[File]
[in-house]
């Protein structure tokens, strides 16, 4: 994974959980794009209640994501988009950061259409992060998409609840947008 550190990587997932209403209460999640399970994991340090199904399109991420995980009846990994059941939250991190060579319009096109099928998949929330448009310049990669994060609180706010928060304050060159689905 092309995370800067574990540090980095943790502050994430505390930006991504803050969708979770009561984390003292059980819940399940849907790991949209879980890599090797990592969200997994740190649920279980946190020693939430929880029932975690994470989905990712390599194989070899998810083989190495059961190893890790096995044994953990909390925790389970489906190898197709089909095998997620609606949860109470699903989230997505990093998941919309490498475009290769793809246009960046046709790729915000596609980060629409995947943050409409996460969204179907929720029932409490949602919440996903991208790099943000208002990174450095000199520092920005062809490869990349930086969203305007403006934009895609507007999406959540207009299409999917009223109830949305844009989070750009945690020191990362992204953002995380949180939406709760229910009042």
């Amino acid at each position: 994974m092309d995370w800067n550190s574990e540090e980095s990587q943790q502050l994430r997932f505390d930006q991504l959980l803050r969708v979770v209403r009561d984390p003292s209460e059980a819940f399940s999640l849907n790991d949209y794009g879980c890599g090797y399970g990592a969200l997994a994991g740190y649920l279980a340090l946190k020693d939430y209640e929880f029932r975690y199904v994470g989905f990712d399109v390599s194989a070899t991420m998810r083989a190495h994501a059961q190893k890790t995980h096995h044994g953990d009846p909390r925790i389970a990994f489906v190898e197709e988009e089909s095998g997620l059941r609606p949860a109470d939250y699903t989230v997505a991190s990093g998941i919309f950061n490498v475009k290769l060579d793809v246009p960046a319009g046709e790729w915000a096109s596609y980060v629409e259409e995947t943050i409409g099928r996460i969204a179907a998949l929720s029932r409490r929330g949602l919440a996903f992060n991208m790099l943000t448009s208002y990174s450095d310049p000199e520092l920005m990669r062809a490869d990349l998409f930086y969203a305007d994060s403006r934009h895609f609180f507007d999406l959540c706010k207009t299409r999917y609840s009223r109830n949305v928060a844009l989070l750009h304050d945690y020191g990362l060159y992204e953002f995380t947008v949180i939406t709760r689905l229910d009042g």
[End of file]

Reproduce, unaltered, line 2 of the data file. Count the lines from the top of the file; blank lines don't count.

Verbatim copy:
């Protein structure tokens, strides 16, 4: 994974959980794009209640994501988009950061259409992060998409609840947008 550190990587997932209403209460999640399970994991340090199904399109991420995980009846990994059941939250991190060579319009096109099928998949929330448009310049990669994060609180706010928060304050060159689905 092309995370800067574990540090980095943790502050994430505390930006991504803050969708979770009561984390003292059980819940399940849907790991949209879980890599090797990592969200997994740190649920279980946190020693939430929880029932975690994470989905990712390599194989070899998810083989190495059961190893890790096995044994953990909390925790389970489906190898197709089909095998997620609606949860109470699903989230997505990093998941919309490498475009290769793809246009960046046709790729915000596609980060629409995947943050409409996460969204179907929720029932409490949602919440996903991208790099943000208002990174450095000199520092920005062809490869990349930086969203305007403006934009895609507007999406959540207009299409999917009223109830949305844009989070750009945690020191990362992204953002995380949180939406709760229910009042």